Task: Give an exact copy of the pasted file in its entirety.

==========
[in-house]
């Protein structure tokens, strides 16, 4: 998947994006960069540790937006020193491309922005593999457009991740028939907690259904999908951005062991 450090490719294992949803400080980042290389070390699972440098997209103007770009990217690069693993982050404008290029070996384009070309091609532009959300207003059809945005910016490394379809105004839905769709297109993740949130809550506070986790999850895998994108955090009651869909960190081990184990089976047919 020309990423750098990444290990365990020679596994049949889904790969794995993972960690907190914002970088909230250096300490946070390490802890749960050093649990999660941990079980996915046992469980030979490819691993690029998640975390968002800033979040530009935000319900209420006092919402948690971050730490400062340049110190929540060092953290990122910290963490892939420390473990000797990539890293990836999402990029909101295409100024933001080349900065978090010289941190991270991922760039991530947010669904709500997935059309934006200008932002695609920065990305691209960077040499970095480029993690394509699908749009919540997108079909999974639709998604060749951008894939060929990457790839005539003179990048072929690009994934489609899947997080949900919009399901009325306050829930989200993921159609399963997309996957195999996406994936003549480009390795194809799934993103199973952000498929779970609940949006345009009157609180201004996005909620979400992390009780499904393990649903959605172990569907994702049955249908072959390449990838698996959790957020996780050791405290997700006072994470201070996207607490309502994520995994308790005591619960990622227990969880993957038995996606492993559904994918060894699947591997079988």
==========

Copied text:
[in-house]
């Protein structure tokens, strides 16, 4: 998947994006960069540790937006020193491309922005593999457009991740028939907690259904999908951005062991 450090490719294992949803400080980042290389070390699972440098997209103007770009990217690069693993982050404008290029070996384009070309091609532009959300207003059809945005910016490394379809105004839905769709297109993740949130809550506070986790999850895998994108955090009651869909960190081990184990089976047919 020309990423750098990444290990365990020679596994049949889904790969794995993972960690907190914002970088909230250096300490946070390490802890749960050093649990999660941990079980996915046992469980030979490819691993690029998640975390968002800033979040530009935000319900209420006092919402948690971050730490400062340049110190929540060092953290990122910290963490892939420390473990000797990539890293990836999402990029909101295409100024933001080349900065978090010289941190991270991922760039991530947010669904709500997935059309934006200008932002695609920065990305691209960077040499970095480029993690394509699908749009919540997108079909999974639709998604060749951008894939060929990457790839005539003179990048072929690009994934489609899947997080949900919009399901009325306050829930989200993921159609399963997309996957195999996406994936003549480009390795194809799934993103199973952000498929779970609940949006345009009157609180201004996005909620979400992390009780499904393990649903959605172990569907994702049955249908072959390449990838698996959790957020996780050791405290997700006072994470201070996207607490309502994520995994308790005591619960990622227990969880993957038995996606492993559904994918060894699947591997079988």